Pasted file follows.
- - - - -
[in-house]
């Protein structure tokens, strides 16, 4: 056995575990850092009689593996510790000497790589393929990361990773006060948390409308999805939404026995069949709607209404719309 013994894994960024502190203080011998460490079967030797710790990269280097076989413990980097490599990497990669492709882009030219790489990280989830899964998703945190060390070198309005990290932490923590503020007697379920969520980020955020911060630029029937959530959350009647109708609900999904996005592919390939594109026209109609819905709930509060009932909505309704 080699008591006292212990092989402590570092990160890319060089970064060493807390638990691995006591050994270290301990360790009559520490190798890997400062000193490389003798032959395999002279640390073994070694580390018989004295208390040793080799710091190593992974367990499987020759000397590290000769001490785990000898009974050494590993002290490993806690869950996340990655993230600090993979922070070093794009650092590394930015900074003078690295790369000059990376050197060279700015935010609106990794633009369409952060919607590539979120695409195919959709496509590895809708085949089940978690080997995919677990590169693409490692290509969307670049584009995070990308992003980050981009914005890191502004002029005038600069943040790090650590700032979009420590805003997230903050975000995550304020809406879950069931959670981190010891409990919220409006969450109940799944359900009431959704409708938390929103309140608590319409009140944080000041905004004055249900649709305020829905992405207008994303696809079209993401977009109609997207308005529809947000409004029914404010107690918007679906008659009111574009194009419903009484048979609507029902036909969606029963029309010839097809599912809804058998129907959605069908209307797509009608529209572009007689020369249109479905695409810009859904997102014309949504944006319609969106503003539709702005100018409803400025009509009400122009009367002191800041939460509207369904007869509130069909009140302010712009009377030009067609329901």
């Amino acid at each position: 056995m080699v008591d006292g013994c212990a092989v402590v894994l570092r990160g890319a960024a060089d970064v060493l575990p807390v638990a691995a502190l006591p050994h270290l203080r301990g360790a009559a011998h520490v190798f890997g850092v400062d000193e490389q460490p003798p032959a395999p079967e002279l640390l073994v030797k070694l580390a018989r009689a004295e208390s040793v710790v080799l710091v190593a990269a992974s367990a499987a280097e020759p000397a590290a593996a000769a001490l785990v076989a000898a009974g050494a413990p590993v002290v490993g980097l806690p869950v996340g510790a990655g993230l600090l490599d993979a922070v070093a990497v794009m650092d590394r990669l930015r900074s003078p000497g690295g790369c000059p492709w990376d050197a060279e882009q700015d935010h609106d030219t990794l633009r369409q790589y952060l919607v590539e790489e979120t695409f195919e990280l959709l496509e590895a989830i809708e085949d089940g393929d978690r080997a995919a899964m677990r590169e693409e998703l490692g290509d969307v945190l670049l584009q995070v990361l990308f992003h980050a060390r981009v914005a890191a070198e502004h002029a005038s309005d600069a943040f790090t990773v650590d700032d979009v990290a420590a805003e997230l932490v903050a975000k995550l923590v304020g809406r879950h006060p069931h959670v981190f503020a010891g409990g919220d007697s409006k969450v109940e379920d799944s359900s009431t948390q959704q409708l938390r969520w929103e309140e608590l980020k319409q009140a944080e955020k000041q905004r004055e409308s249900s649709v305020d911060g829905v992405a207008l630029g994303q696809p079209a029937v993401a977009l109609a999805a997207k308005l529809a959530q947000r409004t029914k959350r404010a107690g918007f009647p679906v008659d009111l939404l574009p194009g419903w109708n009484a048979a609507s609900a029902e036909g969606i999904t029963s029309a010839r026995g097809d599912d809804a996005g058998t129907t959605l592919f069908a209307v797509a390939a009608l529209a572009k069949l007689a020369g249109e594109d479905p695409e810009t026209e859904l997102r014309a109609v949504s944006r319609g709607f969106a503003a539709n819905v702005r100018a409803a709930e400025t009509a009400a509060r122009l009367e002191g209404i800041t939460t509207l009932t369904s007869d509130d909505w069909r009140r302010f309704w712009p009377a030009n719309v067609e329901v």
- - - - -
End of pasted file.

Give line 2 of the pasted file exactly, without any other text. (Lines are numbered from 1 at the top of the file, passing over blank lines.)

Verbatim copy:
């Protein structure tokens, strides 16, 4: 056995575990850092009689593996510790000497790589393929990361990773006060948390409308999805939404026995069949709607209404719309 013994894994960024502190203080011998460490079967030797710790990269280097076989413990980097490599990497990669492709882009030219790489990280989830899964998703945190060390070198309005990290932490923590503020007697379920969520980020955020911060630029029937959530959350009647109708609900999904996005592919390939594109026209109609819905709930509060009932909505309704 080699008591006292212990092989402590570092990160890319060089970064060493807390638990691995006591050994270290301990360790009559520490190798890997400062000193490389003798032959395999002279640390073994070694580390018989004295208390040793080799710091190593992974367990499987020759000397590290000769001490785990000898009974050494590993002290490993806690869950996340990655993230600090993979922070070093794009650092590394930015900074003078690295790369000059990376050197060279700015935010609106990794633009369409952060919607590539979120695409195919959709496509590895809708085949089940978690080997995919677990590169693409490692290509969307670049584009995070990308992003980050981009914005890191502004002029005038600069943040790090650590700032979009420590805003997230903050975000995550304020809406879950069931959670981190010891409990919220409006969450109940799944359900009431959704409708938390929103309140608590319409009140944080000041905004004055249900649709305020829905992405207008994303696809079209993401977009109609997207308005529809947000409004029914404010107690918007679906008659009111574009194009419903009484048979609507029902036909969606029963029309010839097809599912809804058998129907959605069908209307797509009608529209572009007689020369249109479905695409810009859904997102014309949504944006319609969106503003539709702005100018409803400025009509009400122009009367002191800041939460509207369904007869509130069909009140302010712009009377030009067609329901």